Wine writer Raymond Blake tackles the quandary as to why our love affair with Chilean wine is only equal to a bargain buy and if new developments of a more premium kind might tempt our palates, and pockets.
Ireland’s love affair with Chilean wine knows no bounds. Or does it? “Fine for a drinks party, not for a dinner party,” might best sum up our attitude; we lap them up on a daily basis, loading bottle after bottle into our supermarket trolleys, but when we want something ‘special’ we tend to look elsewhere. We focus on Chile when a well-made bargain that delivers a rush of clean fruit flavours is needed, but when we go in search of something more nuanced and complex our gaze turns back to Europe. Which leaves the Chilean winemakers in a Catch-22 situation: delighted with their rampant success on these shores, but perplexed at their inability to encourage their fans to trade up. Is there a glass ceiling?
Very possibly. On a recent visit to Chile, one that took in a host of wineries, tastings and, above all, long discussions with winemakers and other figures in the wine trade, one question, asked in a dozen different ways, became the mantra for my visit: “What can we do to get Irish wine drinkers to trade up to our premium wines?”
Initially, I struggled for an answer, but gradually I formulated a response which ran something like this: Be prepared to move away from the high-volume, safe commercial option and take a bold step towards producing wines of greater distinction, always aware of the risks such a strategy holds. Some consumers may be lost on the climb up the quality ladder, but that risk can be minimised by well-thought-out communication and promotion.
I am delighted to note that some have already taken the bold step – it’s just that the message has failed to get through so far. The producers listed below are amongst them. Many of their wines are already well known in Ireland. Others, often with more character, are not. It is time to seek them out.
Names to watch for
Aurelio Montes established his eponymous winery, now managed by his son, also Aurelio, in 1988. The Montes make a virtue of hillside planting and the vertiginous vineyards could challenge those of the Douro and Mosel for steepness. Should you ever get to visit there’s also an on-site restaurant, Fuegos de Apalta, serving superb steaks courtesy of famed Argentinean chef, Francis Mallmann.
CONCHA Y TORRO
Under the deft guiding hand of Marcelo Papa – a regular visitor to Burgundy to source the best barrels available – Concha y Toro produces a huge range of wines. The basic wines don’t hum on the palate but the black liveried ‘Reserva Privada’ carries more depth and texture, endowing the wines with lasting appeal.
The man who made Cono Sur’s name, Adolfo Hurtado, has moved on but his legacy remains in a quintet of Pinot Noirs, headed by the impressive Ocio, that have become standard bearers for this grape in Chile. All the vineyard work is organic and visitors are encouraged to explore by bicycle, taking care to avoid the flocks of geese.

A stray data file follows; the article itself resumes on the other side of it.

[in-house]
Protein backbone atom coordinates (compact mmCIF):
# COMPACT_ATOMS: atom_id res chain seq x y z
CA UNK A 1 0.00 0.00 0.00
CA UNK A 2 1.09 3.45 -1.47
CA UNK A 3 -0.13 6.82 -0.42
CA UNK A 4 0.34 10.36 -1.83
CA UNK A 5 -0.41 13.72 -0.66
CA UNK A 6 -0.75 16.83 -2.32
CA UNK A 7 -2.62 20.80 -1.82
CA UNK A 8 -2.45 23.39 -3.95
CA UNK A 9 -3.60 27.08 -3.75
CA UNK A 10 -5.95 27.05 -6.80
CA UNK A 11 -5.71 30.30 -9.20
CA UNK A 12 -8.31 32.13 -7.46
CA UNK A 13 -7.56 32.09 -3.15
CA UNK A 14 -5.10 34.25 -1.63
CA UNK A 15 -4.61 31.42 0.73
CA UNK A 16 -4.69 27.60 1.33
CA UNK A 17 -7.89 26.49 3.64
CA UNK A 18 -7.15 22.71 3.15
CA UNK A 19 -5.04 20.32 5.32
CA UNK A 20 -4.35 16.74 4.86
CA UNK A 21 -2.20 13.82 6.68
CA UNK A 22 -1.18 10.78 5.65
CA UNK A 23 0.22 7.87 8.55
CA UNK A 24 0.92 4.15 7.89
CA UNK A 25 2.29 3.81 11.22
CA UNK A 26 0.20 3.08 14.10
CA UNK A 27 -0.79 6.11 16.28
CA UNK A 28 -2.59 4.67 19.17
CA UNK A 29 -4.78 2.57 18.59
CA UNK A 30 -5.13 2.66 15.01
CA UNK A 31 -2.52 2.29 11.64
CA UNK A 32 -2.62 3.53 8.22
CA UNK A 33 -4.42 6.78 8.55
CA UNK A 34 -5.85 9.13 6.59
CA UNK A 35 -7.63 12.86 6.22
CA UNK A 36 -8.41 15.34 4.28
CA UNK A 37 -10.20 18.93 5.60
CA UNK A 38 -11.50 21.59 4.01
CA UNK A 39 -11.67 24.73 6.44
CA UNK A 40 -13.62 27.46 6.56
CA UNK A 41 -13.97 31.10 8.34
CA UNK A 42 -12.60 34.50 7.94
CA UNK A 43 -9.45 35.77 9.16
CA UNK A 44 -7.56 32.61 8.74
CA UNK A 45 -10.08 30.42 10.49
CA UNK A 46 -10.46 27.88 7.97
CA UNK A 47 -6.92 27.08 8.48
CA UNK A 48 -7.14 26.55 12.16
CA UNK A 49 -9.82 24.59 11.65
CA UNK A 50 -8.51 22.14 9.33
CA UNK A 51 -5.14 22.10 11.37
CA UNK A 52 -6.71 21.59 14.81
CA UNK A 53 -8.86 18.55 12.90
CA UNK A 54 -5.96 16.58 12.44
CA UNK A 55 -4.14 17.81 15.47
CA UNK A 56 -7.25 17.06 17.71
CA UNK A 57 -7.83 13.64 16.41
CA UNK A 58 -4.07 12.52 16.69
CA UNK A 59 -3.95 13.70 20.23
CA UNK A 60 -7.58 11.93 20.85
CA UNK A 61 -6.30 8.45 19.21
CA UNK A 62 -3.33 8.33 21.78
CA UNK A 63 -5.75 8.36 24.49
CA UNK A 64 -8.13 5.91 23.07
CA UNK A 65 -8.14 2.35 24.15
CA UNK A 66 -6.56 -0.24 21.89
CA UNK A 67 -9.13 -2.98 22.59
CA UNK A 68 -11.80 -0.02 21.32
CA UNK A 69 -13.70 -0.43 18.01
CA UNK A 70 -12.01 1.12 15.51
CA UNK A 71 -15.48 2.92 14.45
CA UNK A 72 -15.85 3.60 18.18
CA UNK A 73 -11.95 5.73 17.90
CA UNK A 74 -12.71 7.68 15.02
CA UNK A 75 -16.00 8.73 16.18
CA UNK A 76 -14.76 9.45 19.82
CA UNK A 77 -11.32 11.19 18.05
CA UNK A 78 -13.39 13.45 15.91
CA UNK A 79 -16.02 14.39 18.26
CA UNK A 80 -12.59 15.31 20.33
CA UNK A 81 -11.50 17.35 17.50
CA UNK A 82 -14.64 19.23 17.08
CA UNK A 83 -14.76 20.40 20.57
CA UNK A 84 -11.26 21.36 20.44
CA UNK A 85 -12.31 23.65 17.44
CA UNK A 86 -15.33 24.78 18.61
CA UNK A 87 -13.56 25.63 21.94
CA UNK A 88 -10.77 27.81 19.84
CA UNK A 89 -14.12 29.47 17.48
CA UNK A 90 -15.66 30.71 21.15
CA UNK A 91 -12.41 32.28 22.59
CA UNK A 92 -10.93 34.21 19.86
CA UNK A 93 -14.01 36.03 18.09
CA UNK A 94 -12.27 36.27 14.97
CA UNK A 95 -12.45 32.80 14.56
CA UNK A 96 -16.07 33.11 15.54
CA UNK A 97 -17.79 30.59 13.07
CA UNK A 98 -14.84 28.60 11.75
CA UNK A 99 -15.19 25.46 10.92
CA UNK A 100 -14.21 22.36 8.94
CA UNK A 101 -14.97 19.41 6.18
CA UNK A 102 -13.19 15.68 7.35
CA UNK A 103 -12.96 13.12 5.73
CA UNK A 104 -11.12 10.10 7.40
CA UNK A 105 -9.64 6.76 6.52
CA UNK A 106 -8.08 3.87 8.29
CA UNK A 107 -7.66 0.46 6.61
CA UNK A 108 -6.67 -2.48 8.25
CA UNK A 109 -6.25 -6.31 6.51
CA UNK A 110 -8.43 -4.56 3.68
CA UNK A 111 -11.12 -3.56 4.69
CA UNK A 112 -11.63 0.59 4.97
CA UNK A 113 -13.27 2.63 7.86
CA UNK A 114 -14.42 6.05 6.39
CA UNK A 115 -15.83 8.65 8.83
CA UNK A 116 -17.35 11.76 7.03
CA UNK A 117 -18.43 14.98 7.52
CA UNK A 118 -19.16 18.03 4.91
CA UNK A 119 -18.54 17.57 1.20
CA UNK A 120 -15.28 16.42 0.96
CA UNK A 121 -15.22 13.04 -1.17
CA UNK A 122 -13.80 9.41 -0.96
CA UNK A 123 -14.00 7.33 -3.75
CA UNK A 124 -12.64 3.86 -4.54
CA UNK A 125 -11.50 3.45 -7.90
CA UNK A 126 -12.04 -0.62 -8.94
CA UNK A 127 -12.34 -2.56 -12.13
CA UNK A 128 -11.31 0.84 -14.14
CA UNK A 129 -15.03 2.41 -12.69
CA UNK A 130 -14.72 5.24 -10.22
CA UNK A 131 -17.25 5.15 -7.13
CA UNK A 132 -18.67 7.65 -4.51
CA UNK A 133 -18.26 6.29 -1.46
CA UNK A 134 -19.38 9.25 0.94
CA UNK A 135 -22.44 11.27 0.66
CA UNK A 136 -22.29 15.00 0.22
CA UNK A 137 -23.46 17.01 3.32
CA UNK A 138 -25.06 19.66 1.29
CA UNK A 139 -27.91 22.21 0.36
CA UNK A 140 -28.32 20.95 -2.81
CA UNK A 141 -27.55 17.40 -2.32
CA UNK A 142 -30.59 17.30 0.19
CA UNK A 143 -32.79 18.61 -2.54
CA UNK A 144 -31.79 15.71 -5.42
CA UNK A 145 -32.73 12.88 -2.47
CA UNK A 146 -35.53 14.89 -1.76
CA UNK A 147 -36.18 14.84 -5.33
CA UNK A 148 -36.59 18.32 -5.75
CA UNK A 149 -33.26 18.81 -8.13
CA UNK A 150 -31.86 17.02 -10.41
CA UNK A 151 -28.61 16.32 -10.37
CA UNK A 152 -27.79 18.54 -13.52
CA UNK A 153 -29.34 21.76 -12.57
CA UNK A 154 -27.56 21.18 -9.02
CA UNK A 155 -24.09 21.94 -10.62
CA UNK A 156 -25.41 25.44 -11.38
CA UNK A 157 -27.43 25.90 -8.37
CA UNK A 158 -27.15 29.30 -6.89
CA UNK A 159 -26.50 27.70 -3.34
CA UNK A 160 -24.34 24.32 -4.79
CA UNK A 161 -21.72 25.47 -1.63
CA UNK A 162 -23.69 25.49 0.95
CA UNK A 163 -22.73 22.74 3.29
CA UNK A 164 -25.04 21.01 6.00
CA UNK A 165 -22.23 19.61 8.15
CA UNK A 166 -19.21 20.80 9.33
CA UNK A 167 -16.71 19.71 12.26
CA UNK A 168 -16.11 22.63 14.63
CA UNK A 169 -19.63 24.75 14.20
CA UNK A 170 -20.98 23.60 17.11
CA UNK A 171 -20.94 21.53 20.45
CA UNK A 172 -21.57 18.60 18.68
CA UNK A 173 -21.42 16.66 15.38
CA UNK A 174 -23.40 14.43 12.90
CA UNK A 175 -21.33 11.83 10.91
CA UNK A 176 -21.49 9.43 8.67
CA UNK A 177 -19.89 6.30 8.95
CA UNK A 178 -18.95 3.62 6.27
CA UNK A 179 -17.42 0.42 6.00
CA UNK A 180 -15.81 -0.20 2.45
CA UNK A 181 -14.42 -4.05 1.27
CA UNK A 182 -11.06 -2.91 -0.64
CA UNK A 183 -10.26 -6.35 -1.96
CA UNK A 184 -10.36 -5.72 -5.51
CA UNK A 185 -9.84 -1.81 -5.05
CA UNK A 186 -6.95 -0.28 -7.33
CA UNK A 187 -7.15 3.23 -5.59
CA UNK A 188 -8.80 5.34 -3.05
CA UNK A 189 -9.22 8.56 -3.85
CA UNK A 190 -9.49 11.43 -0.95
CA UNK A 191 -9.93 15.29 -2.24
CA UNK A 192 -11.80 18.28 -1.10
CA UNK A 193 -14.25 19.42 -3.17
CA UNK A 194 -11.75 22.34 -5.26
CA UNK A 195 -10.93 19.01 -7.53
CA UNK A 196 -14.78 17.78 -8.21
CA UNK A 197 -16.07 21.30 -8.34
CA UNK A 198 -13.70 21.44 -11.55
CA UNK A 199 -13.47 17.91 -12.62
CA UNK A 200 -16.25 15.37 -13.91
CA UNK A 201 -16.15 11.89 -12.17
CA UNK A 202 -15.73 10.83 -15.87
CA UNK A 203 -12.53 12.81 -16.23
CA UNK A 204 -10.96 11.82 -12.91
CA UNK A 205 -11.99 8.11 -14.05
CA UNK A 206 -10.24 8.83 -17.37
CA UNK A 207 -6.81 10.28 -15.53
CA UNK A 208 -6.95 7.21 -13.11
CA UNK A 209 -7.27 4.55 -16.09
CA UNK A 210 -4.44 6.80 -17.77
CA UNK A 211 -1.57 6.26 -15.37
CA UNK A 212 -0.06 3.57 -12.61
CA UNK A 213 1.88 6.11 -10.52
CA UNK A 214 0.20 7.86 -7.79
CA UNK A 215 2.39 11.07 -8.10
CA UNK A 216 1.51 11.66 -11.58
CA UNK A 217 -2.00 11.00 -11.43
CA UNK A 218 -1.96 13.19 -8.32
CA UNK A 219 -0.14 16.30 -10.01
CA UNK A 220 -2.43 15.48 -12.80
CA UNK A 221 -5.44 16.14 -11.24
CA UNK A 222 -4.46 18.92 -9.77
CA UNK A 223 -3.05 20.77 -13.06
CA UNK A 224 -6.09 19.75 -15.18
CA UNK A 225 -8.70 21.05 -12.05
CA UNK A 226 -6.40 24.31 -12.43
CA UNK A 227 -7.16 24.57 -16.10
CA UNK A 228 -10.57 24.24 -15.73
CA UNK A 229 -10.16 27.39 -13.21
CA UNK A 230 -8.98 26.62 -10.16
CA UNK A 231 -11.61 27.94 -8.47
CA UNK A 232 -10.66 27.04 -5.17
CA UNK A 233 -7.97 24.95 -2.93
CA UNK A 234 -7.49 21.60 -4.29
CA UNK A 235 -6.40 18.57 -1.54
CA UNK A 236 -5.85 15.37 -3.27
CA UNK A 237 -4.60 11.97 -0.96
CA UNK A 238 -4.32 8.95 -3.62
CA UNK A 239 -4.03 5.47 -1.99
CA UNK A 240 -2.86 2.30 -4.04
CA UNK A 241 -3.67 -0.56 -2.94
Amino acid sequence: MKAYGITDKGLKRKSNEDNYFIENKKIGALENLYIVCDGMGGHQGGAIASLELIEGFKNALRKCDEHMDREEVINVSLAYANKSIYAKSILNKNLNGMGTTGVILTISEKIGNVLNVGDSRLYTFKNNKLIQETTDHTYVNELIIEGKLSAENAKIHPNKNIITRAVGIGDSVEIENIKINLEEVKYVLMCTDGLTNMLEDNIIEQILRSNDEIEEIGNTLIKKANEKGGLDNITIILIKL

Founded by Pablo Morandé in 1996, with Riccardo Baettig now in charge of winemaking, Morandé has blazed a pioneering trail: using concrete eggs and large foudres for fermentation, planting vineyards at high density and being the first winery in Chile to be certified sustainable. The superb sparkling wines have yet to reach Ireland. Fingers crossed.
Aresti was founded in 1951 and has grown in the decades since to include four estates in Chile’s Central Valley, with exports to 40 countries across the globe. You can stray safely from the twin Sauvignons – Blanc and Cabernet – here, and drink instead of the characterful Origen Semillon and the Altitud 1245 Merlot. Both deserve a wider audience.
Originally from Switzerland, Mauro von Siebenthal settled in Chile 10 years ago after a decade of trans-continental commuting. He produces wines of compelling elegance and harmony; in short, they deliver a masterclass of what Chile is capable of when the correct approach is taken.
And for lottery winners
Luxurious flavours abound here, perhaps lavish at times, but there is real class too, an element of reserve that keeps you coming back for another sip to discover another hidden corner of flavour. The wine needs at least a decade to show at its best, maybe even two.
Money talks at Vik, from the long, low-slung winery to the nearby luxury hotel, clad in billowing titanium panels, where each room is individually themed. The wines reflect the no-expense-spared approach, replete as they are with dense, concentrated fruit flavours and a surfeit of oak. These are full throttle wines.
The grape to watch
Look beyond tried and tested Sauvignon Blanc and Cabernet Sauvignon, and then beyond Chile’s signature variety, Carmenère, finally pausing to consider the delights of Syrah. In relative terms, we have only seen a glimpse of Chilean Syrah on these shores. Don’t ignore it!
Author: Raymond Blake
Raymond Blake is one of Ireland’s most experienced wine writers and has written for Food & Wine since its launch in 1997. Since then his travels have taken him to almost every corner of the wine world and he visited Chile and Argentina late last year. Forthcoming trips will see him visiting Bordeaux, Piedmont, Austria and Burgundy.
‘Côte d’Or – The Wines and Winemakers of the Heart of Burgundy’ (Oxford, 2017.)